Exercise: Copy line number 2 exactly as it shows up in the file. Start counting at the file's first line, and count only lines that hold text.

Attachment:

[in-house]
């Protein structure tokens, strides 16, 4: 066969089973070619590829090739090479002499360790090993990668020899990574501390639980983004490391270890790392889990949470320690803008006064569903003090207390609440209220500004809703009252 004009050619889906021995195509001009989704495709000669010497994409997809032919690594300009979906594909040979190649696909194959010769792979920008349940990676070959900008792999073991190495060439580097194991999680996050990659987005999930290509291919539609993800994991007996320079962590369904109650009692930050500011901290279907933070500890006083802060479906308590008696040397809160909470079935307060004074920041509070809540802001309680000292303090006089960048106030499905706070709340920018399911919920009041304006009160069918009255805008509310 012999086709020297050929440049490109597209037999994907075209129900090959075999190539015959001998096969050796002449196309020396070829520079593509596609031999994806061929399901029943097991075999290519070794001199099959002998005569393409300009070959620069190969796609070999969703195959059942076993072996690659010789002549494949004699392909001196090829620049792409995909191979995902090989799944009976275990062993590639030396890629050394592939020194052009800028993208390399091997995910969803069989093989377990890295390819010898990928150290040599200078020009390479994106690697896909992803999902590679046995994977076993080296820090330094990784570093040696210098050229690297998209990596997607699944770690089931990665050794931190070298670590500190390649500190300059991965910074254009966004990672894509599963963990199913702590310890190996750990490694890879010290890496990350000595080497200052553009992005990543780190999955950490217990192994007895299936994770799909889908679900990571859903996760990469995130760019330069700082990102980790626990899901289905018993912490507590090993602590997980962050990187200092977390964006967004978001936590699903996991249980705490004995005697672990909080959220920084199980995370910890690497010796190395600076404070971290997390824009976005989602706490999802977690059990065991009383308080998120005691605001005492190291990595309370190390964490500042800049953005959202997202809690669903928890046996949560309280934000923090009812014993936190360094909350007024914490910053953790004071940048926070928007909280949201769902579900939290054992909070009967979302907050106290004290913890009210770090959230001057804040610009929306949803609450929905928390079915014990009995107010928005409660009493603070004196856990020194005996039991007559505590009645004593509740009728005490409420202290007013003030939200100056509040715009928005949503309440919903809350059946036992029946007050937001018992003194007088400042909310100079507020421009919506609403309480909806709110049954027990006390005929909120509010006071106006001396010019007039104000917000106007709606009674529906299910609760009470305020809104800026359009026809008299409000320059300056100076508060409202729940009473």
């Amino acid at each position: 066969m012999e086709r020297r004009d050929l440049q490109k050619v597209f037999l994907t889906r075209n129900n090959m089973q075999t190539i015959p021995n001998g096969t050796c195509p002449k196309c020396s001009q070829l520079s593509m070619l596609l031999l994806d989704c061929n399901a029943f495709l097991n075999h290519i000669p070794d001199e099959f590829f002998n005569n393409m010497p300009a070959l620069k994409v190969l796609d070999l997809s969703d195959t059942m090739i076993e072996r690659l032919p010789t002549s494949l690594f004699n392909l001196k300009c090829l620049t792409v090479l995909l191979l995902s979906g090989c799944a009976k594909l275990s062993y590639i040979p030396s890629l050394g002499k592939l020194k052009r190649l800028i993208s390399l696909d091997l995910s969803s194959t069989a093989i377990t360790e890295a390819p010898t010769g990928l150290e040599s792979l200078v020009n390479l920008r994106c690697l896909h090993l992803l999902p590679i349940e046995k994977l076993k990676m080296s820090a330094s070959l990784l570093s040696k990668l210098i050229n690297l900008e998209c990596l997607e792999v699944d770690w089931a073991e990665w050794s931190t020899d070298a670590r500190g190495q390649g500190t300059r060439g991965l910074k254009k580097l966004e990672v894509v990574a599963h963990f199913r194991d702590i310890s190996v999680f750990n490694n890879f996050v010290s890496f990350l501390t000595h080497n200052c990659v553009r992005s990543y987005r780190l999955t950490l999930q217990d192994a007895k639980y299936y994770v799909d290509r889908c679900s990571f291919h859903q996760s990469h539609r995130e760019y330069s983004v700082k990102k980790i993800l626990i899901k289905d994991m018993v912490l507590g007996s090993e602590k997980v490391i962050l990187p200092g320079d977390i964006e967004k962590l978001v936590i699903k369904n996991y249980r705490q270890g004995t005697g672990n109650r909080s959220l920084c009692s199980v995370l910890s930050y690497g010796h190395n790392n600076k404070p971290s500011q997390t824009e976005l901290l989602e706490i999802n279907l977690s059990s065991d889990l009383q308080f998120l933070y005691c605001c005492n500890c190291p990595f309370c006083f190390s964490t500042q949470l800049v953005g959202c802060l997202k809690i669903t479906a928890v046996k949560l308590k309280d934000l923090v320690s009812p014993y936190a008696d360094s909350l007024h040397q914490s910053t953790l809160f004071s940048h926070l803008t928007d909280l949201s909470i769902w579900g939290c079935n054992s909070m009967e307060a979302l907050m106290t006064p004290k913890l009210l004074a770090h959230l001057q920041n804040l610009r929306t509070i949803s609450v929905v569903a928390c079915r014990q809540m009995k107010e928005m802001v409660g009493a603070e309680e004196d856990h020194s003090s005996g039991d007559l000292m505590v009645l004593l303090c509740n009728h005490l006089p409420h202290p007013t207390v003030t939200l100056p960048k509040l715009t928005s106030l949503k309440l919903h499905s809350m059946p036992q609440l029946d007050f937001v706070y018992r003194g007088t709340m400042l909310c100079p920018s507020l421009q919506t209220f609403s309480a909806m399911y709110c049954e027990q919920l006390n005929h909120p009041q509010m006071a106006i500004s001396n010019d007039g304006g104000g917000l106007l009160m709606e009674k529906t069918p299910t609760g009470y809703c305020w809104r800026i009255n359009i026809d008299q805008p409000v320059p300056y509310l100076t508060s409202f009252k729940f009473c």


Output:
């Protein structure tokens, strides 16, 4: 066969089973070619590829090739090479002499360790090993990668020899990574501390639980983004490391270890790392889990949470320690803008006064569903003090207390609440209220500004809703009252 004009050619889906021995195509001009989704495709000669010497994409997809032919690594300009979906594909040979190649696909194959010769792979920008349940990676070959900008792999073991190495060439580097194991999680996050990659987005999930290509291919539609993800994991007996320079962590369904109650009692930050500011901290279907933070500890006083802060479906308590008696040397809160909470079935307060004074920041509070809540802001309680000292303090006089960048106030499905706070709340920018399911919920009041304006009160069918009255805008509310 012999086709020297050929440049490109597209037999994907075209129900090959075999190539015959001998096969050796002449196309020396070829520079593509596609031999994806061929399901029943097991075999290519070794001199099959002998005569393409300009070959620069190969796609070999969703195959059942076993072996690659010789002549494949004699392909001196090829620049792409995909191979995902090989799944009976275990062993590639030396890629050394592939020194052009800028993208390399091997995910969803069989093989377990890295390819010898990928150290040599200078020009390479994106690697896909992803999902590679046995994977076993080296820090330094990784570093040696210098050229690297998209990596997607699944770690089931990665050794931190070298670590500190390649500190300059991965910074254009966004990672894509599963963990199913702590310890190996750990490694890879010290890496990350000595080497200052553009992005990543780190999955950490217990192994007895299936994770799909889908679900990571859903996760990469995130760019330069700082990102980790626990899901289905018993912490507590090993602590997980962050990187200092977390964006967004978001936590699903996991249980705490004995005697672990909080959220920084199980995370910890690497010796190395600076404070971290997390824009976005989602706490999802977690059990065991009383308080998120005691605001005492190291990595309370190390964490500042800049953005959202997202809690669903928890046996949560309280934000923090009812014993936190360094909350007024914490910053953790004071940048926070928007909280949201769902579900939290054992909070009967979302907050106290004290913890009210770090959230001057804040610009929306949803609450929905928390079915014990009995107010928005409660009493603070004196856990020194005996039991007559505590009645004593509740009728005490409420202290007013003030939200100056509040715009928005949503309440919903809350059946036992029946007050937001018992003194007088400042909310100079507020421009919506609403309480909806709110049954027990006390005929909120509010006071106006001396010019007039104000917000106007709606009674529906299910609760009470305020809104800026359009026809008299409000320059300056100076508060409202729940009473």